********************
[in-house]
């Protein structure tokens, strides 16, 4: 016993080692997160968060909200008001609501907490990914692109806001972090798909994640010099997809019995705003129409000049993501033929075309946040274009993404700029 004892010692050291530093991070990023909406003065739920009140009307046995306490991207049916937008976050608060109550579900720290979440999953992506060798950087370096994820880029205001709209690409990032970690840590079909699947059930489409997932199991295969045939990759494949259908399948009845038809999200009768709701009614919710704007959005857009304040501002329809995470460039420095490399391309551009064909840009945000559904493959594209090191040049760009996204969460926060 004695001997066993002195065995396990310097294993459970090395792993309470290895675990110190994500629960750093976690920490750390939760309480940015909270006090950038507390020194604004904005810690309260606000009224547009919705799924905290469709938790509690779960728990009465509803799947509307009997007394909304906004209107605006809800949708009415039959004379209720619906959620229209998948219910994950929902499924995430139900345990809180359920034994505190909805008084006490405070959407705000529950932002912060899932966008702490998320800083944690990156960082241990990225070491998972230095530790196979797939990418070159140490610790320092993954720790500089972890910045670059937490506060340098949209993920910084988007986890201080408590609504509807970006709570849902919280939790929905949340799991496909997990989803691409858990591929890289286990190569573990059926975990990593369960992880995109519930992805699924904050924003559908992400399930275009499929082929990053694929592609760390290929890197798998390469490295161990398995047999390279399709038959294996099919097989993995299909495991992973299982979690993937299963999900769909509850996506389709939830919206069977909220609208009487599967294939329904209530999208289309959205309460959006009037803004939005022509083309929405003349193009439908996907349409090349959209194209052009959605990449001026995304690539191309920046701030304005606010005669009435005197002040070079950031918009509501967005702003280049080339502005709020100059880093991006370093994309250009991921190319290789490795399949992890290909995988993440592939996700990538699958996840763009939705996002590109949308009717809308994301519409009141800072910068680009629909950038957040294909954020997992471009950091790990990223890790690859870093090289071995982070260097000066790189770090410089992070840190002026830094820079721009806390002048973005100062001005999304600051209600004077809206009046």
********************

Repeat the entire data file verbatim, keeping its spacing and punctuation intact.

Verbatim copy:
[in-house]
């Protein structure tokens, strides 16, 4: 016993080692997160968060909200008001609501907490990914692109806001972090798909994640010099997809019995705003129409000049993501033929075309946040274009993404700029 004892010692050291530093991070990023909406003065739920009140009307046995306490991207049916937008976050608060109550579900720290979440999953992506060798950087370096994820880029205001709209690409990032970690840590079909699947059930489409997932199991295969045939990759494949259908399948009845038809999200009768709701009614919710704007959005857009304040501002329809995470460039420095490399391309551009064909840009945000559904493959594209090191040049760009996204969460926060 004695001997066993002195065995396990310097294993459970090395792993309470290895675990110190994500629960750093976690920490750390939760309480940015909270006090950038507390020194604004904005810690309260606000009224547009919705799924905290469709938790509690779960728990009465509803799947509307009997007394909304906004209107605006809800949708009415039959004379209720619906959620229209998948219910994950929902499924995430139900345990809180359920034994505190909805008084006490405070959407705000529950932002912060899932966008702490998320800083944690990156960082241990990225070491998972230095530790196979797939990418070159140490610790320092993954720790500089972890910045670059937490506060340098949209993920910084988007986890201080408590609504509807970006709570849902919280939790929905949340799991496909997990989803691409858990591929890289286990190569573990059926975990990593369960992880995109519930992805699924904050924003559908992400399930275009499929082929990053694929592609760390290929890197798998390469490295161990398995047999390279399709038959294996099919097989993995299909495991992973299982979690993937299963999900769909509850996506389709939830919206069977909220609208009487599967294939329904209530999208289309959205309460959006009037803004939005022509083309929405003349193009439908996907349409090349959209194209052009959605990449001026995304690539191309920046701030304005606010005669009435005197002040070079950031918009509501967005702003280049080339502005709020100059880093991006370093994309250009991921190319290789490795399949992890290909995988993440592939996700990538699958996840763009939705996002590109949308009717809308994301519409009141800072910068680009629909950038957040294909954020997992471009950091790990990223890790690859870093090289071995982070260097000066790189770090410089992070840190002026830094820079721009806390002048973005100062001005999304600051209600004077809206009046």